Health & Family

A call to war that happily never came

EDITOR'S NOTE: The tumultuous events of 1968 changed America forever. To mark the 40th anniversary, we are publishing recollections.

The phone call came to my office on a warm July morning in 1968.

The Army Reserve unit, of which I had been a member until one month prior, was being reactivated. All members were being recalled to duty.

The next few days were a blur. My wife was eight months pregnant, I loved my job, I had a new house with a mortgage, car payments and all the trappings of everyday life. I started calling anyone I could think of to clarify the situation and hopefully tell me that it was all a mistake. No such luck.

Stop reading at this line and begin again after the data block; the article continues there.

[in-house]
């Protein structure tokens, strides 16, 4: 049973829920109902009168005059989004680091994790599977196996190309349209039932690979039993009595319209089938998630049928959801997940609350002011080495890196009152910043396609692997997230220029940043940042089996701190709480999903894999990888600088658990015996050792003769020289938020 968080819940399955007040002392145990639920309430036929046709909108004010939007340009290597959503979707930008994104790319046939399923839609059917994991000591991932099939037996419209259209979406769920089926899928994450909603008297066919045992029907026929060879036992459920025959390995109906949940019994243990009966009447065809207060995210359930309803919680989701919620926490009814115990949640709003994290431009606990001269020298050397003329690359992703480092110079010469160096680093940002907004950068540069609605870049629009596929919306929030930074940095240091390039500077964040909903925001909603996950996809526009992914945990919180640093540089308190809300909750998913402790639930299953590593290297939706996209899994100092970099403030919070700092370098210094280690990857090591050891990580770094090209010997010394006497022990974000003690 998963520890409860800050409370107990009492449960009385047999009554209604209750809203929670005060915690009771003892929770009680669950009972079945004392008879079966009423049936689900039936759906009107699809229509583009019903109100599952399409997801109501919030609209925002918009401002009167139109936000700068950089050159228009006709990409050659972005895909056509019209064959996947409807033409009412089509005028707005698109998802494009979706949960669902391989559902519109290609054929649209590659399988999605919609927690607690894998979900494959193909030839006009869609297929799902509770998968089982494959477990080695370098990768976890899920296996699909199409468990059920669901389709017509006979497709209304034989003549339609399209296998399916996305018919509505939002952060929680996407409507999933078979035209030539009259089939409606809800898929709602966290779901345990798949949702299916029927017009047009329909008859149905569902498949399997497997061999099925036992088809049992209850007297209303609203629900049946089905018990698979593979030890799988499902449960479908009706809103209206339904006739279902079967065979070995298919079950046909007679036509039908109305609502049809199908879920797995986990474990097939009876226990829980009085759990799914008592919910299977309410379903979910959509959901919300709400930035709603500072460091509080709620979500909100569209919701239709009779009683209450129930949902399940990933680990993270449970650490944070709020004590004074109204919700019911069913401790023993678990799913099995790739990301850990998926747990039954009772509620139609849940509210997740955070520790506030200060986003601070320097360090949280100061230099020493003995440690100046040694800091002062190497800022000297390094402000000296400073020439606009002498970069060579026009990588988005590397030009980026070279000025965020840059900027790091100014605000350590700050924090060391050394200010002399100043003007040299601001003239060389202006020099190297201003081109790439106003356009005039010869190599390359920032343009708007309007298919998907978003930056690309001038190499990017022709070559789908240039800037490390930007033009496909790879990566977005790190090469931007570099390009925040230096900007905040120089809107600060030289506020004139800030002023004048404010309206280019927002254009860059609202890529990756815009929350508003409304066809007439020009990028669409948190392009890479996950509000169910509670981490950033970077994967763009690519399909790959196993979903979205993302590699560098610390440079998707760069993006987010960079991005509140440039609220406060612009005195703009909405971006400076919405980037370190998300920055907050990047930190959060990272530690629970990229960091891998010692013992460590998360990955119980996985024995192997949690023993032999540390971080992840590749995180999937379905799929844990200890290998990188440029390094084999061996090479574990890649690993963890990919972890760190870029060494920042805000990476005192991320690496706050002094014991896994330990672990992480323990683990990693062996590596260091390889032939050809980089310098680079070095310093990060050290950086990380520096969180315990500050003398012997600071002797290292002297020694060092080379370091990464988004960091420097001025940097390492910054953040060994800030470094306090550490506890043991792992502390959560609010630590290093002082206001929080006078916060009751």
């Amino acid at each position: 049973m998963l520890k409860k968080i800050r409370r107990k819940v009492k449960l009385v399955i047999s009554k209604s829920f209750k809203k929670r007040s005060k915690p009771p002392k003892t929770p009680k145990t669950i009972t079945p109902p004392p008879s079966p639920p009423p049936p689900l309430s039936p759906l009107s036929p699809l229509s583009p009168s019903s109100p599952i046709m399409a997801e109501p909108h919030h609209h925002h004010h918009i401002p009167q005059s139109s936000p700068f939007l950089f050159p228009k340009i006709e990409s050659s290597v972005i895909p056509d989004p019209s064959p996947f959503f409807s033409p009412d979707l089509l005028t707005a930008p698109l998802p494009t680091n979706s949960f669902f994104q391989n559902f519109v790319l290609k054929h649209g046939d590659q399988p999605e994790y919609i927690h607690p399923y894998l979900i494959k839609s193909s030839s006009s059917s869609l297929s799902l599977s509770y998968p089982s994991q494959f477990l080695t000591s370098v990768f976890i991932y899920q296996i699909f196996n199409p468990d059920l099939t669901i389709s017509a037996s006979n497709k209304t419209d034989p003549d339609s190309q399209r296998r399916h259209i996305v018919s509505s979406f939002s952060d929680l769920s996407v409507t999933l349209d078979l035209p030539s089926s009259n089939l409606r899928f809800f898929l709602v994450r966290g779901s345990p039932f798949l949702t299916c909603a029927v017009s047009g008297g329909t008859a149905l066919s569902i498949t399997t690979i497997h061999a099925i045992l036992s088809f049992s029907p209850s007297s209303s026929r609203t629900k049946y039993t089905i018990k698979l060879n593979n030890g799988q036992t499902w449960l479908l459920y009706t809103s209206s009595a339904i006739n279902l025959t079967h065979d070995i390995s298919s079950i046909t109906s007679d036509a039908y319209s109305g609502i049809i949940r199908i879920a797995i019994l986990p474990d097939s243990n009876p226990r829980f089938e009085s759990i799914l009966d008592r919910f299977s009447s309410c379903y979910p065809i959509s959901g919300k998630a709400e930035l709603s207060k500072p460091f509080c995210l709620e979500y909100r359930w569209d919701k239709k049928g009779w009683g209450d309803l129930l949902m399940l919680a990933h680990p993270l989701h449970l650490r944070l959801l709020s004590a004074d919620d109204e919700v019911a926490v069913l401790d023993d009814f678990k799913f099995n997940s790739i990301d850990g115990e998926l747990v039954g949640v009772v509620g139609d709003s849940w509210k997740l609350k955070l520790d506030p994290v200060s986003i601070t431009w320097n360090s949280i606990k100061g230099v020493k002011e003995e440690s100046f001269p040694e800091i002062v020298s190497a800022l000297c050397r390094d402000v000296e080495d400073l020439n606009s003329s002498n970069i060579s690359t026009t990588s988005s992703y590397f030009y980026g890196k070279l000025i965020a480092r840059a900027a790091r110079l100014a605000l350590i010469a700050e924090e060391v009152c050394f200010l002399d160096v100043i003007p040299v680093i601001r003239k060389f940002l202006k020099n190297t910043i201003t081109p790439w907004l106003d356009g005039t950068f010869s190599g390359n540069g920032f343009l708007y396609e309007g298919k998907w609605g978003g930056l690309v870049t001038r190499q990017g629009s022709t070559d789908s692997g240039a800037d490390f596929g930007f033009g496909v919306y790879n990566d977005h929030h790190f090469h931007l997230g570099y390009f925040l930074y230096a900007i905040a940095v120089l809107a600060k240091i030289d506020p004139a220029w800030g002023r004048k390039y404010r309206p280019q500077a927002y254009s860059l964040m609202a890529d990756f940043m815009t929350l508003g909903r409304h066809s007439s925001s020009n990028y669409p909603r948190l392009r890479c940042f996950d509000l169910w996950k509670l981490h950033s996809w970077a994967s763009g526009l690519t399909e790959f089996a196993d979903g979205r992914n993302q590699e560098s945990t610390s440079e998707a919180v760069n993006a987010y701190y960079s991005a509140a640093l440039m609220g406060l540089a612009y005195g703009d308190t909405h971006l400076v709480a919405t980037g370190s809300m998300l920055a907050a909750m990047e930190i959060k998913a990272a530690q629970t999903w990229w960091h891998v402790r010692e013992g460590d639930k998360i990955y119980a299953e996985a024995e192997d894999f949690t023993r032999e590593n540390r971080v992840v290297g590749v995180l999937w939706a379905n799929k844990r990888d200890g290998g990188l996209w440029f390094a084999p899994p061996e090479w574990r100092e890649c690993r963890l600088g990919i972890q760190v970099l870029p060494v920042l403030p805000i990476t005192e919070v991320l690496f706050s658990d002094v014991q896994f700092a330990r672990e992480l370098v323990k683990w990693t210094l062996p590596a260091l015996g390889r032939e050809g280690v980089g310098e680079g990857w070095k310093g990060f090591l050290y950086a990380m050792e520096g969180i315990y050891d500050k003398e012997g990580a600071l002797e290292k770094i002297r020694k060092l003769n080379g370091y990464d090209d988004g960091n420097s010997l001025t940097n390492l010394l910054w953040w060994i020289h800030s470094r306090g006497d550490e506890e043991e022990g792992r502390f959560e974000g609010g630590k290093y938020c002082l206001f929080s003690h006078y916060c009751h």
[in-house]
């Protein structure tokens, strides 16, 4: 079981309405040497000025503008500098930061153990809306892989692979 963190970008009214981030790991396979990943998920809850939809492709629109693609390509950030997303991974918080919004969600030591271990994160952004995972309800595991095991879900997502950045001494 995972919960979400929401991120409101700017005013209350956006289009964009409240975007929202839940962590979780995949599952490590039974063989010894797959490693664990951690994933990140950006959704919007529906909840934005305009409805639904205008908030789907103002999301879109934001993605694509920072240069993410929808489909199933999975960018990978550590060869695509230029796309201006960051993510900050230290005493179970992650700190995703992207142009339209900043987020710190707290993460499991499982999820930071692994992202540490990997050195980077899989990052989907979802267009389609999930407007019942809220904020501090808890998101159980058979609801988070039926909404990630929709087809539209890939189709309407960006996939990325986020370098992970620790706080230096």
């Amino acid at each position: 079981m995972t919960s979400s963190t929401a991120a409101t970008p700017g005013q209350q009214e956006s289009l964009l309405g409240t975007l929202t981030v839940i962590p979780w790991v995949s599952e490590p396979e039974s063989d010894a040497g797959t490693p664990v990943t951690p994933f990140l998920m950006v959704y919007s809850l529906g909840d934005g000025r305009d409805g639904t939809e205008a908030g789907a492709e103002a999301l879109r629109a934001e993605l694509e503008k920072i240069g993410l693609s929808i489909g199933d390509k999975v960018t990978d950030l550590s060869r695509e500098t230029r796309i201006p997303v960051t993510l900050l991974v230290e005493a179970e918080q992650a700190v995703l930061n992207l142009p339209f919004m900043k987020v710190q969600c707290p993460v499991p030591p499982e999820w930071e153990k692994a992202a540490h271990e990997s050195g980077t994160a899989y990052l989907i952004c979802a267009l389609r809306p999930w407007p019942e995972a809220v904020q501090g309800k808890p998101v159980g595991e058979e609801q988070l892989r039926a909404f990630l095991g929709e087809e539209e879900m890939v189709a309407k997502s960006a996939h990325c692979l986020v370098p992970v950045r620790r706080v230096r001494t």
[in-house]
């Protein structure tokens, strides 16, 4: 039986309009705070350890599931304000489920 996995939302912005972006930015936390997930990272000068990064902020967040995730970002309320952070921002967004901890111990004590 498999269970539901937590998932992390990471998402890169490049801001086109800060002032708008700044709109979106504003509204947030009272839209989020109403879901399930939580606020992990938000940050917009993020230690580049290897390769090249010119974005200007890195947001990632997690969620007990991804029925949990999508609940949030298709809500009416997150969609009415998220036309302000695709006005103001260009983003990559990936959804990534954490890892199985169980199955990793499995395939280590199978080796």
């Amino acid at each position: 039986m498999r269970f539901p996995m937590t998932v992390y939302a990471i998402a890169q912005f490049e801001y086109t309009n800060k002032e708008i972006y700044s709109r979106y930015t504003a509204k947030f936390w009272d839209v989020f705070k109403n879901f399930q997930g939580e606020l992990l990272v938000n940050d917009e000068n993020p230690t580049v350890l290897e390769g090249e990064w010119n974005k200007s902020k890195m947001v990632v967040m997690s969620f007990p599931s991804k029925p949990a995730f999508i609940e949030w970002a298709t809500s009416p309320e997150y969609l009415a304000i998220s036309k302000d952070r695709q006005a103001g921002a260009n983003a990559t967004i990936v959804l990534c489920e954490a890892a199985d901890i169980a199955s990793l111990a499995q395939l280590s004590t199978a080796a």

I finally reached a major at the Pentagon who authorized a 30-day delay of orders for me, but only until the baby came.

Christi was born on Aug. 8, 1968. One month later I found myself at Fort Leonard Wood, Mo., for refresher training before deployment to Southeast Asia.

I endured the training and the inevitable hurry-up-and-wait routine of Army life.

After waiting on orders for three more months, I decided to bring my wife and new baby to Missouri to spend whatever time I had left with them.

Of course, new deployment orders never came and I spent the next 15 months there before being returned to civilian life.

The war in Vietnam was still raging and I had mixed emotions about why I had been recalled, why I was never sent over there, and why my life had been so completely turned upside down in such a short time.

In some ways I felt that I had missed my war and my chance to contribute. But when I looked at my baby daughter, I was secretly glad that I was not sent. A lot of guys would not prove to be so lucky.

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